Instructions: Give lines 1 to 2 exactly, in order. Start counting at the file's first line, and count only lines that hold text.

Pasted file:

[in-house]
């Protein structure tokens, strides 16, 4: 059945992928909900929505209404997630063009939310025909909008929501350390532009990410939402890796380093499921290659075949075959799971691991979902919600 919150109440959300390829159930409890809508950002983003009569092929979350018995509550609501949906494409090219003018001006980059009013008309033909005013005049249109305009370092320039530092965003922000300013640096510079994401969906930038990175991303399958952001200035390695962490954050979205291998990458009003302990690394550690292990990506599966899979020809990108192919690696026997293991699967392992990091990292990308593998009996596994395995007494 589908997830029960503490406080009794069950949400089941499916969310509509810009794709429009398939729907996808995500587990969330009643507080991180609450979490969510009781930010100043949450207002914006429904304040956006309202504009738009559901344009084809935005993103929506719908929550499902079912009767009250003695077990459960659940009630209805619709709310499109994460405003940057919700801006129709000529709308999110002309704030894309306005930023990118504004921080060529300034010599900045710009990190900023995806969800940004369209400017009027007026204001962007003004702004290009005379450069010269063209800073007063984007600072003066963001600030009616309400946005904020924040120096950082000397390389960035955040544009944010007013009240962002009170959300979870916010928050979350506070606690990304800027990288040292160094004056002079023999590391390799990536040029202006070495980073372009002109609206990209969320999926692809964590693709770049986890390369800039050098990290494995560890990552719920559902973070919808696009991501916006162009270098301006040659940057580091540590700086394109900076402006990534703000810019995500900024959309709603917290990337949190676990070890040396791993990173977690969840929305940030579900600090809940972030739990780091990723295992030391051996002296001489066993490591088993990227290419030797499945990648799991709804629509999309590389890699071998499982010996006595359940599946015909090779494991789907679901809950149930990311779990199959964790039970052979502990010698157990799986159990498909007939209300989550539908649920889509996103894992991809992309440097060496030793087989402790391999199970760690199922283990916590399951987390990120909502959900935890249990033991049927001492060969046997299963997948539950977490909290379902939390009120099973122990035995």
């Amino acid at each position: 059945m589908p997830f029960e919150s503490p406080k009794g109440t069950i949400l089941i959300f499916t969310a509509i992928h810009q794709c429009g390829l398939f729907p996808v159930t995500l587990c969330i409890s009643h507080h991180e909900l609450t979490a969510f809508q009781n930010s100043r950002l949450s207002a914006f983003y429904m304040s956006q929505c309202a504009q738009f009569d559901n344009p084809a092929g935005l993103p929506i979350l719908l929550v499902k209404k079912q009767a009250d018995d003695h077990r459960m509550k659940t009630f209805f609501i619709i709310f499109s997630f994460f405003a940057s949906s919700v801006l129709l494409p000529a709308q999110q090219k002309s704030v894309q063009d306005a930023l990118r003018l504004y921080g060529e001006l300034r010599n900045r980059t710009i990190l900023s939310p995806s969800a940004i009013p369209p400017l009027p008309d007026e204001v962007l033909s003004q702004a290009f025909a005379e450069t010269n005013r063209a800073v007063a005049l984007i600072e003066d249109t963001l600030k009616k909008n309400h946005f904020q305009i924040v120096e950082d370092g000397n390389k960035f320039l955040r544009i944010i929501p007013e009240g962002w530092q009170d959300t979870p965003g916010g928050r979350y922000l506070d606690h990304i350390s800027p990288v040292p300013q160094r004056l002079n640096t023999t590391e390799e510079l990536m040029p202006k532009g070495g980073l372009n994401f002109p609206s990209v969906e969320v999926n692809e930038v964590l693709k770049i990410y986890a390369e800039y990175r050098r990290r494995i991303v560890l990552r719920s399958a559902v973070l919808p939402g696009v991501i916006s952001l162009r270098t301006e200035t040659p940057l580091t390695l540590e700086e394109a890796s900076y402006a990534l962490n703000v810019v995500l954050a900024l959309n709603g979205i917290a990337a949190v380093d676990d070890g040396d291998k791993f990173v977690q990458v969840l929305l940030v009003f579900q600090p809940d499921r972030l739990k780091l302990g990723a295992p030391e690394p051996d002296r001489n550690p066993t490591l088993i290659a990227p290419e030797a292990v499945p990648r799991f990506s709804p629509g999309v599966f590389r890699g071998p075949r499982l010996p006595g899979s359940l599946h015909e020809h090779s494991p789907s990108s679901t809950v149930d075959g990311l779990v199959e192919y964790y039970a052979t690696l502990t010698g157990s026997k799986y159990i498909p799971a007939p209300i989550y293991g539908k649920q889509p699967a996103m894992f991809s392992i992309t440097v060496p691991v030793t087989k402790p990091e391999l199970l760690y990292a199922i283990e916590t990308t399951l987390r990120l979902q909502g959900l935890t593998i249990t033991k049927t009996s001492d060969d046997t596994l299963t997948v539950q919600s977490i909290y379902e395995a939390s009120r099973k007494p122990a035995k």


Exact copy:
[in-house]
């Protein structure tokens, strides 16, 4: 059945992928909900929505209404997630063009939310025909909008929501350390532009990410939402890796380093499921290659075949075959799971691991979902919600 919150109440959300390829159930409890809508950002983003009569092929979350018995509550609501949906494409090219003018001006980059009013008309033909005013005049249109305009370092320039530092965003922000300013640096510079994401969906930038990175991303399958952001200035390695962490954050979205291998990458009003302990690394550690292990990506599966899979020809990108192919690696026997293991699967392992990091990292990308593998009996596994395995007494 589908997830029960503490406080009794069950949400089941499916969310509509810009794709429009398939729907996808995500587990969330009643507080991180609450979490969510009781930010100043949450207002914006429904304040956006309202504009738009559901344009084809935005993103929506719908929550499902079912009767009250003695077990459960659940009630209805619709709310499109994460405003940057919700801006129709000529709308999110002309704030894309306005930023990118504004921080060529300034010599900045710009990190900023995806969800940004369209400017009027007026204001962007003004702004290009005379450069010269063209800073007063984007600072003066963001600030009616309400946005904020924040120096950082000397390389960035955040544009944010007013009240962002009170959300979870916010928050979350506070606690990304800027990288040292160094004056002079023999590391390799990536040029202006070495980073372009002109609206990209969320999926692809964590693709770049986890390369800039050098990290494995560890990552719920559902973070919808696009991501916006162009270098301006040659940057580091540590700086394109900076402006990534703000810019995500900024959309709603917290990337949190676990070890040396791993990173977690969840929305940030579900600090809940972030739990780091990723295992030391051996002296001489066993490591088993990227290419030797499945990648799991709804629509999309590389890699071998499982010996006595359940599946015909090779494991789907679901809950149930990311779990199959964790039970052979502990010698157990799986159990498909007939209300989550539908649920889509996103894992991809992309440097060496030793087989402790391999199970760690199922283990916590399951987390990120909502959900935890249990033991049927001492060969046997299963997948539950977490909290379902939390009120099973122990035995």